Obituary of Dr. habil. Gesa Hartmann-Schröder

A silhouette of Gesa Hartmann-Schröder (1931 – 2022) from 1965. © Archive, LIB


The highly esteemed Hamburg scientist, Gesa Hartmann-Schröder, passed away recently at the age of 91. Her life’s work is a key part of the LIB Annelida collection, and still shapes annelid research today. We remember her and her scientific achievements. An obituary by Dr. Jenna Moore, Head of the Annelida Section at the LIB in Hamburg.

Dr. habil. Gesa Hartmann-Schröder was an expert in the systematics and taxonomy of polychaetes (marine annelids) and worked from the mid-1950s until her retirement in 1996 in the Taxonomic Working Group at the Zoological Museum and Institute of the University of Hamburg, which became the present Museum of Nature Hamburg. During her exceptional career, she became the most prolific polychaete taxonomist in history, having described 518 species in more than 100 publications. Together with her husband, Prof. Dr. Dr. h.c. Gerhard Hartmann, a specialist in Ostracoda, she undertook numerous expeditions to South America, Africa, Australia, the Antarctic, and elsewhere. At least 20 species and three genera were named in her honour, reflecting her significant contributions to annelid research.

One of the few published photographs of Gesa Hartmann-Schröder together with her husband Gerhard from the 92nd volume of “Mitteilungen aus dem Hamburgischen Zoologischen Museum und Institut”. © Archive, LIB


In 1995, a special edition in honour of the Hartmann couple was published in the “Mitteilungen aus dem Hamburgischen Zoologischen Museum und Institut” (92nd volume), edited and prefaced by Dr. Dietmar Keyser and Prof. Dr. Robin Whatley. In addition to research articles and reminiscences, the volume also includes a lively account of the couple’s journey to the Alaskan wilderness in 1987, written by their friend and travel companion Prof. Dr. Claus-M. Naske. Following her retirement from the Zoological Museum and Institute in 1996, she and her husband returned to his hometown of Goslar in the Harz Mountains. Gerhard Hartmann passed away in 2010, and Gesa Hartmann-Schröder passed away this year, on 5 June 2022, at the age of 91.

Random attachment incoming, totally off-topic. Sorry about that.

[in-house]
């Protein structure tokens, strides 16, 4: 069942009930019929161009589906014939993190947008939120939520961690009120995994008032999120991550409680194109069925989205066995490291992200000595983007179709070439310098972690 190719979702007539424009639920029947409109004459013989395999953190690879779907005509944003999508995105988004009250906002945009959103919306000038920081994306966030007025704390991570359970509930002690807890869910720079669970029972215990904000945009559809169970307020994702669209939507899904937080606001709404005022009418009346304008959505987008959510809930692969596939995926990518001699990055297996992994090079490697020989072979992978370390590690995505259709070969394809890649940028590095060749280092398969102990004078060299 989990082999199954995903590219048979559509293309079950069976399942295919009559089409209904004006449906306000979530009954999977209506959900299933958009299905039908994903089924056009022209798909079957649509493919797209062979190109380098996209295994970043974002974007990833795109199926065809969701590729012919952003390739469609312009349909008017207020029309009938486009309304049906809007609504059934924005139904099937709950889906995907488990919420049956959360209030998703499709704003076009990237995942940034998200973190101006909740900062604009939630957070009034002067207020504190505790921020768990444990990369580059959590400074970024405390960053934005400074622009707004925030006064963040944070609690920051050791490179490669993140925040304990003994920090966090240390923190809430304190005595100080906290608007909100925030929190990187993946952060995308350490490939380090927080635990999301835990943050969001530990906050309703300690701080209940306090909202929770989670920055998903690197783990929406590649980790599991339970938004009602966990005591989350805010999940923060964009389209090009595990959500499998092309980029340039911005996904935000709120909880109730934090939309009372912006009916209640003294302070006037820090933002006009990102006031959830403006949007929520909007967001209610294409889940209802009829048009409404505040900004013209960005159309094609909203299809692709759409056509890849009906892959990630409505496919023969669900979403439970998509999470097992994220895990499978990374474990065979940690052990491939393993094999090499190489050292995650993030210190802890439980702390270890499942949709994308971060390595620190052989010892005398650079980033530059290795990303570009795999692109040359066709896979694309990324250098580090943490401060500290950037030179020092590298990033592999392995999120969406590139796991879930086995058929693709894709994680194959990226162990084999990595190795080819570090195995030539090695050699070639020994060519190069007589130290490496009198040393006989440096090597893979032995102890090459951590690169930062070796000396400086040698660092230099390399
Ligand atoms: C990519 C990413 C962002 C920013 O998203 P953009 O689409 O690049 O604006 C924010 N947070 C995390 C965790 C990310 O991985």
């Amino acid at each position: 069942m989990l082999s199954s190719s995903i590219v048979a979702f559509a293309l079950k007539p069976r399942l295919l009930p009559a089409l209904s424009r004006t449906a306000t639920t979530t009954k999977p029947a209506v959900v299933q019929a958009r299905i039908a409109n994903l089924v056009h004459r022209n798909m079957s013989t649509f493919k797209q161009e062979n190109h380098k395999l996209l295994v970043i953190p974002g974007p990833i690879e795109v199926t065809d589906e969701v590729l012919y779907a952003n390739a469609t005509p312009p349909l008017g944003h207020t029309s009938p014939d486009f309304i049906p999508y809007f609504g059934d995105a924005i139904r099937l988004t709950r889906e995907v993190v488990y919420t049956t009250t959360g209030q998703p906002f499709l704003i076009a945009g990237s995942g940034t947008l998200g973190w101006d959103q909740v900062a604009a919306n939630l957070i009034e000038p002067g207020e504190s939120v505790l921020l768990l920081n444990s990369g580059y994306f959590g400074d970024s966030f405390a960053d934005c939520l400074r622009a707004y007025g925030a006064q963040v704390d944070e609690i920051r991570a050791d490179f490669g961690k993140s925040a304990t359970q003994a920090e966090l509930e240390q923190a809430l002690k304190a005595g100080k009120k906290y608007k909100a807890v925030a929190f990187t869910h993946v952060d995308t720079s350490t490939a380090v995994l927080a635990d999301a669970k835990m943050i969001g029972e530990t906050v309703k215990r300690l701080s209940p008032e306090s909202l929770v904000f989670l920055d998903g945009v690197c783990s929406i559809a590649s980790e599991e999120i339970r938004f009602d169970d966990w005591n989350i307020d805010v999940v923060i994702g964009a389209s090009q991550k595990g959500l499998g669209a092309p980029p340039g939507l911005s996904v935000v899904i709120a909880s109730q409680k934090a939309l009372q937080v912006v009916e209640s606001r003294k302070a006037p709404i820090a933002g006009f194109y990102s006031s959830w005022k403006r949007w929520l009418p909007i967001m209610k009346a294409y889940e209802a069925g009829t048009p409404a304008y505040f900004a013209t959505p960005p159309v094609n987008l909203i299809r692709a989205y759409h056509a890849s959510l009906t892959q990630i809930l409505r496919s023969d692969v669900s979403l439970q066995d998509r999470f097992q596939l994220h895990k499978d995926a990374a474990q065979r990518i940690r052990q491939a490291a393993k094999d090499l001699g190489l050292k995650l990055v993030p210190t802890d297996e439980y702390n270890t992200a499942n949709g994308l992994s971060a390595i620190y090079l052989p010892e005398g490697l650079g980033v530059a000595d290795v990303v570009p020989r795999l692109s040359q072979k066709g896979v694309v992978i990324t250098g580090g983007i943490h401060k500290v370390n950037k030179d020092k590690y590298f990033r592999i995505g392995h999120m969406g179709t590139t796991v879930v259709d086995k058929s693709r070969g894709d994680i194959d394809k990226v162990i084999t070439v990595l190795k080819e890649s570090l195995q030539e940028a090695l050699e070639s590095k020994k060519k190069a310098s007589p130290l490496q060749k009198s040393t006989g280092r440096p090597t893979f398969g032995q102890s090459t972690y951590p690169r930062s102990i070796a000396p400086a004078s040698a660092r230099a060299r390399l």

Gesa Hartmann-Schröder’s valuable and extensive specimen collection remains in the care of the Annelida Section of the Museum der Natur Hamburg, which is now part of the Leibniz Institute for the Analysis of Biodiversity Change (LIB). Her scientific legacy includes important worldwide records and species descriptions of polychaetes that have already influenced several generations of scientists. Her two volumes “Polychaeta”, published in the series “Die Tierwelt Deutschlands”, are still regarded by experts as an important reference for the annelid diversity in the North and Baltic Seas.

She was an extremely accomplished researcher, and an inspirational figure for me as a woman in science. Her type collection has made the Annelida collection at the LIB one of the most important in the world, and her specimens will continue to be cared for and used in research for many years to come. Dr. Hartmann-Schröder is remembered fondly by her students and colleagues in the annelid research community, not only for her substantial and remarkable scientific contributions and achievements, but also as an intelligent, warm, generous and helpful colleague, mentor and teacher.


Dr. Jenna Moore


  • LIB, Research

    Genomes of “star algae” shed light on origin of plants

    How do land plants continuously adapt to their changing environmental conditions? This question was addressed by an international research team, including Dr. Iker Irisarri from the LIB. As part of their study, they generated the first genomes of four filamentous “star algae” – the closest relatives of land plants. The results were published on May 1st in the journal Nature Genetics.

    Learn more
  • LIB, Museums, Press releases

    Unique “Elmshorn” meteorite now on display at the Hamburg Museum of Nature Hamburg

    A meteorite of extraordinary significance has found its place in the Hamburg Museum of Nature. The “Elmshorn” meteorite, which fell from the sky near Hamburg on April 25, 2023, holds both scientific and cultural-historical importance.

    Learn more
  • LIB, Press releases

    A new butterfly species was created by two species hybridising 200,000 years ago

    While we think of the formation of new species as a process involving the division of one ancestral species into at least two new species, an international consortium involving researchers of the LIB has just demonstrated the formation of a new species through a hybridization process.

    Learn more